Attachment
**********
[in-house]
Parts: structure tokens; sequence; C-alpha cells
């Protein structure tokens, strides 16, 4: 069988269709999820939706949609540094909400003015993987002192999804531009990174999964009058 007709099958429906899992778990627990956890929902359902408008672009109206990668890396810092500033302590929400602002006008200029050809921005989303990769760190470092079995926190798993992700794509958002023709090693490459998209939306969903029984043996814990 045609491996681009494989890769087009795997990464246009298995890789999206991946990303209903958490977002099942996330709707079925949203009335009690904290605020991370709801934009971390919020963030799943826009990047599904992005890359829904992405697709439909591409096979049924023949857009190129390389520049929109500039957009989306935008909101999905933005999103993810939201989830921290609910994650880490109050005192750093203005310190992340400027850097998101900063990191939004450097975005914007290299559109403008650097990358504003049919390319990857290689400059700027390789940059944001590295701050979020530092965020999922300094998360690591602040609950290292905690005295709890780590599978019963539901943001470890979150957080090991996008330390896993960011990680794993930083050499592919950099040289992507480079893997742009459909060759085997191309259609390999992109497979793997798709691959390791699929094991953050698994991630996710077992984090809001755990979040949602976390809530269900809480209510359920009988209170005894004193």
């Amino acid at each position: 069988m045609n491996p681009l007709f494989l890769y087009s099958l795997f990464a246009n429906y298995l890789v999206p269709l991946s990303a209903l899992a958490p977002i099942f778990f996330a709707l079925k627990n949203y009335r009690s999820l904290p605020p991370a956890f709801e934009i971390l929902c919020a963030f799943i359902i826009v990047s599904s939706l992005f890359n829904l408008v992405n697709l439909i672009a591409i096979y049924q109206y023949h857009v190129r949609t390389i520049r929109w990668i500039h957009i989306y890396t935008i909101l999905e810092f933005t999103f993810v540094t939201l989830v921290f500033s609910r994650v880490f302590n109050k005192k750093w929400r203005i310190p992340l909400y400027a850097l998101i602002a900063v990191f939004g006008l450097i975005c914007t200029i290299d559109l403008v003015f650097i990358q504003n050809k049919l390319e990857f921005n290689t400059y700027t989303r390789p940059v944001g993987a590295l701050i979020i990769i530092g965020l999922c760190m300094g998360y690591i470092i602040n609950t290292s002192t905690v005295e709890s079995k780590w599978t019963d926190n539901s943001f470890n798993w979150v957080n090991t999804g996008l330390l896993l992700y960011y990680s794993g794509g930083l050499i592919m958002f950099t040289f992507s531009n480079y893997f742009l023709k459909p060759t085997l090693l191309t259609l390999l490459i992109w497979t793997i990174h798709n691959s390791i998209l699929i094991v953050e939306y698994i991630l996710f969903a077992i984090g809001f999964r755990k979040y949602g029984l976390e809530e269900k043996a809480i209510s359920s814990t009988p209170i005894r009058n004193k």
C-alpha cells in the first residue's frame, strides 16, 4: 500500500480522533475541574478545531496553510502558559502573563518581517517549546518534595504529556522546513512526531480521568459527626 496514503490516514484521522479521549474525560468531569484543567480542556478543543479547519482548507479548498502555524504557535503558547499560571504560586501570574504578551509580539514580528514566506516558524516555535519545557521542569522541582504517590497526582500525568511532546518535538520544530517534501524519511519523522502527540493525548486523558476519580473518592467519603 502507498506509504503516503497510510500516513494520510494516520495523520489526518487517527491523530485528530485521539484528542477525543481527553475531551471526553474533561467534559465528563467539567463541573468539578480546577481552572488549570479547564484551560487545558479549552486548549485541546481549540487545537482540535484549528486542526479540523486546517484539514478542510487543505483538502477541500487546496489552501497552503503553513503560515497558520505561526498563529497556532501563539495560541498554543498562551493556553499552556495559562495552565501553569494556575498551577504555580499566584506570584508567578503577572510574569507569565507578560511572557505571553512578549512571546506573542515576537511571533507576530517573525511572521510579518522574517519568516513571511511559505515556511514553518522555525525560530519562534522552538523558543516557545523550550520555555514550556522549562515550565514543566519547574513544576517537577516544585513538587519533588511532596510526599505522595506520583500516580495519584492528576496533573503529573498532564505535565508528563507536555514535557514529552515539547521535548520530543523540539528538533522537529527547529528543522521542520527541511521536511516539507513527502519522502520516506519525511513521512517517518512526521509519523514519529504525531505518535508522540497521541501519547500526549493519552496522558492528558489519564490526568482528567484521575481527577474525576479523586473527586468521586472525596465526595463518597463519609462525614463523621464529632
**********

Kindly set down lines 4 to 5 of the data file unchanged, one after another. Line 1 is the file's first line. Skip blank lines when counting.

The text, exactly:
């Amino acid at each position: 069988m045609n491996p681009l007709f494989l890769y087009s099958l795997f990464a246009n429906y298995l890789v999206p269709l991946s990303a209903l899992a958490p977002i099942f778990f996330a709707l079925k627990n949203y009335r009690s999820l904290p605020p991370a956890f709801e934009i971390l929902c919020a963030f799943i359902i826009v990047s599904s939706l992005f890359n829904l408008v992405n697709l439909i672009a591409i096979y049924q109206y023949h857009v190129r949609t390389i520049r929109w990668i500039h957009i989306y890396t935008i909101l999905e810092f933005t999103f993810v540094t939201l989830v921290f500033s609910r994650v880490f302590n109050k005192k750093w929400r203005i310190p992340l909400y400027a850097l998101i602002a900063v990191f939004g006008l450097i975005c914007t200029i290299d559109l403008v003015f650097i990358q504003n050809k049919l390319e990857f921005n290689t400059y700027t989303r390789p940059v944001g993987a590295l701050i979020i990769i530092g965020l999922c760190m300094g998360y690591i470092i602040n609950t290292s002192t905690v005295e709890s079995k780590w599978t019963d926190n539901s943001f470890n798993w979150v957080n090991t999804g996008l330390l896993l992700y960011y990680s794993g794509g930083l050499i592919m958002f950099t040289f992507s531009n480079y893997f742009l023709k459909p060759t085997l090693l191309t259609l390999l490459i992109w497979t793997i990174h798709n691959s390791i998209l699929i094991v953050e939306y698994i991630l996710f969903a077992i984090g809001f999964r755990k979040y949602g029984l976390e809530e269900k043996a809480i209510s359920s814990t009988p209170i005894r009058n004193k």
C-alpha cells in the first residue's frame, strides 16, 4: 500500500480522533475541574478545531496553510502558559502573563518581517517549546518534595504529556522546513512526531480521568459527626 496514503490516514484521522479521549474525560468531569484543567480542556478543543479547519482548507479548498502555524504557535503558547499560571504560586501570574504578551509580539514580528514566506516558524516555535519545557521542569522541582504517590497526582500525568511532546518535538520544530517534501524519511519523522502527540493525548486523558476519580473518592467519603 502507498506509504503516503497510510500516513494520510494516520495523520489526518487517527491523530485528530485521539484528542477525543481527553475531551471526553474533561467534559465528563467539567463541573468539578480546577481552572488549570479547564484551560487545558479549552486548549485541546481549540487545537482540535484549528486542526479540523486546517484539514478542510487543505483538502477541500487546496489552501497552503503553513503560515497558520505561526498563529497556532501563539495560541498554543498562551493556553499552556495559562495552565501553569494556575498551577504555580499566584506570584508567578503577572510574569507569565507578560511572557505571553512578549512571546506573542515576537511571533507576530517573525511572521510579518522574517519568516513571511511559505515556511514553518522555525525560530519562534522552538523558543516557545523550550520555555514550556522549562515550565514543566519547574513544576517537577516544585513538587519533588511532596510526599505522595506520583500516580495519584492528576496533573503529573498532564505535565508528563507536555514535557514529552515539547521535548520530543523540539528538533522537529527547529528543522521542520527541511521536511516539507513527502519522502520516506519525511513521512517517518512526521509519523514519529504525531505518535508522540497521541501519547500526549493519552496522558492528558489519564490526568482528567484521575481527577474525576479523586473527586468521586472525596465526595463518597463519609462525614463523621464529632